Previously, an investigation by the FDA revealed that about one-quarter of the steroid vials in an NECC bin contained a “greenish black foreign matter”, as disclosed in an FDA report released on October 26. This report also identified rooms where sterile products were produced that had mold or bacterial growth.
Approximately 14,000 people received injections that were tainted and produced by a New England Compounding Center in Massachusetts, which later recalled all of its products and shut down for the remainder of the year.
“We hope we’re nearing the end of this,” Chiller said.
Read the full ABC News article here: http://abcnews.go.com/Health/fungal-meningitis-cases-spinal-infections-baffle-doctors/story?id=17937366#.UNHNS6zqR4tComments (0)
FDA Requires Labels of Drospirenone Birth Control, Like Yaz, to Include Increased Blood Clot Risk Warning
The requirements levied against Bayer and its popular birth control Yaz became stricter today. The Food & Drug Administration has issued a safety alert regarding birth control that contains drospirenone, like Yaz and Yasmine, saying that they may be associated with a higher risk for blood clots than other progestin-containing pills.
As a result, Bayer must revise all labels of Yaz and Yasmin to include this FDA warning. Specifically, the labels must include that some epidemiological studies reported as high as a three-fold increase in the risk of blood clots while other epidemiological studies found no additional risk.
While the labels being updated is a move in the right direction, the warning is watered down by the second half which acknowledges the studies conducted by Bayer which found no additional risk. As a member of the Yaz Multidistrct Litigation Steering Committee and an attorney representing hundreds of women injured due to Yaz and Yasmin, I have seen the harm this drug has caused thousands of woman first-hand.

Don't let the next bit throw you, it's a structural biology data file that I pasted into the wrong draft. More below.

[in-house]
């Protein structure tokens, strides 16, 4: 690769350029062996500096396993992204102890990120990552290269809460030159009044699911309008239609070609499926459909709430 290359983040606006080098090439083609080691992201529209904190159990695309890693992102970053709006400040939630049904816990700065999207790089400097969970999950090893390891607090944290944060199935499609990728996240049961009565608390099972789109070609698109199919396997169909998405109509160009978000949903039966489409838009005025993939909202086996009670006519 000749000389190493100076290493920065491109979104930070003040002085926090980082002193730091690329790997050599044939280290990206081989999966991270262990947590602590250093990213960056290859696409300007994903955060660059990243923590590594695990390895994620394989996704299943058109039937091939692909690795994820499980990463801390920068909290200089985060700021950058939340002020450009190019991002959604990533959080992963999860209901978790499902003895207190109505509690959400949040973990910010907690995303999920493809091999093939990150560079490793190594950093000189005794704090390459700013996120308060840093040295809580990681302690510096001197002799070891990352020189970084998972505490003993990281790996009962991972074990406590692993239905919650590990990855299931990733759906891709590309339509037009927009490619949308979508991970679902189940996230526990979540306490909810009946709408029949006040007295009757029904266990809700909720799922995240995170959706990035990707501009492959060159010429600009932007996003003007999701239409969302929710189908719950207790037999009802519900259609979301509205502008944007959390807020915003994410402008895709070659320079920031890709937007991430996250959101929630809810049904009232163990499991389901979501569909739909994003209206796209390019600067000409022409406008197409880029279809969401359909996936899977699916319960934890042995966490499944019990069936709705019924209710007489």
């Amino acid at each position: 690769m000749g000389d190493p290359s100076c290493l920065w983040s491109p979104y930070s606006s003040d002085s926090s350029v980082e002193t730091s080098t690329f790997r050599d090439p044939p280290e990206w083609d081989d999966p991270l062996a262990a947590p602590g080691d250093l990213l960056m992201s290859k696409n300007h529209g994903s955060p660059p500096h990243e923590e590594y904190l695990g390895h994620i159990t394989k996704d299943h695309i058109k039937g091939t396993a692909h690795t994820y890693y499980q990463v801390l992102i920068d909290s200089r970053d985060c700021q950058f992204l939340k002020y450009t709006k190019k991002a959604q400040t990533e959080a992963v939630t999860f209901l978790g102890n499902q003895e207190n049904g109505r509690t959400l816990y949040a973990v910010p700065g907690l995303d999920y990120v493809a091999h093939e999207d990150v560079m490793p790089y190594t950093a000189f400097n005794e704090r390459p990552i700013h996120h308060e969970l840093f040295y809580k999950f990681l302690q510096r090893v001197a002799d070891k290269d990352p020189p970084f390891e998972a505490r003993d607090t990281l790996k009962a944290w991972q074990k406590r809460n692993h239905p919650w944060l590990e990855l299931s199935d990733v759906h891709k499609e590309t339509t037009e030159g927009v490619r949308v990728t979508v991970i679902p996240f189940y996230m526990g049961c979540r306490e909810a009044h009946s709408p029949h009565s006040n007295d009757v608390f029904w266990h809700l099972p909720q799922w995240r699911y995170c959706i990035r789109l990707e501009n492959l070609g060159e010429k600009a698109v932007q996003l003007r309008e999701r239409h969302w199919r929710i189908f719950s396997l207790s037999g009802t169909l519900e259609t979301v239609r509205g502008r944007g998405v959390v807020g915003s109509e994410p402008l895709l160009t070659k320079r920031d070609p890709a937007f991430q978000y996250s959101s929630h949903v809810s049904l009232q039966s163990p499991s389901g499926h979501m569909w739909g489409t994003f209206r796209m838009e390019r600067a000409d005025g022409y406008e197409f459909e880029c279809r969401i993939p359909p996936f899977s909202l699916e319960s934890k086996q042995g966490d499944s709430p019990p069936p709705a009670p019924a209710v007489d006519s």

Thousands lawsuits have been filed against Bayer over Yaz/Yasmin. More than 267 deaths have been linked to drospirenone-containing pills and similar birth controls, according to an FDA study. Plus, it can cause numerous other serious medical problems like stroke, heart attack, kidney failure and gall bladder problems.
Perhaps the FDA recognized including both study results sends consumers a mixed message because it has also required that the label include a summary of the FDA-funded study of the blood clot risk. The FDA study confirmed that women who take contraceptives that contain drospirenone are 75 percent more likely to suffer serious side effects from blood clots compared to older birth control methods.
While the FDA did not include the summary wording that would go on the label in its wording, hopefully it will be enough for women to fully understand the risks.
As one of the firms handling the national cases against Bayer, the Simmons Law Firm and its experienced pharmaceutical attorneys are in a position to help victims of contraceptives. Learn more in our Yaz/Yasmin section.Comments (0)
Women who take birth control know doing so comes with a risk of blood clots, especially if they’re a smoker over 35. However, two new studies by the British Medical Journal found that women who take contraceptives like Bayer’s Yaz or Yasmin have a two to threefold higher risk of blood clots.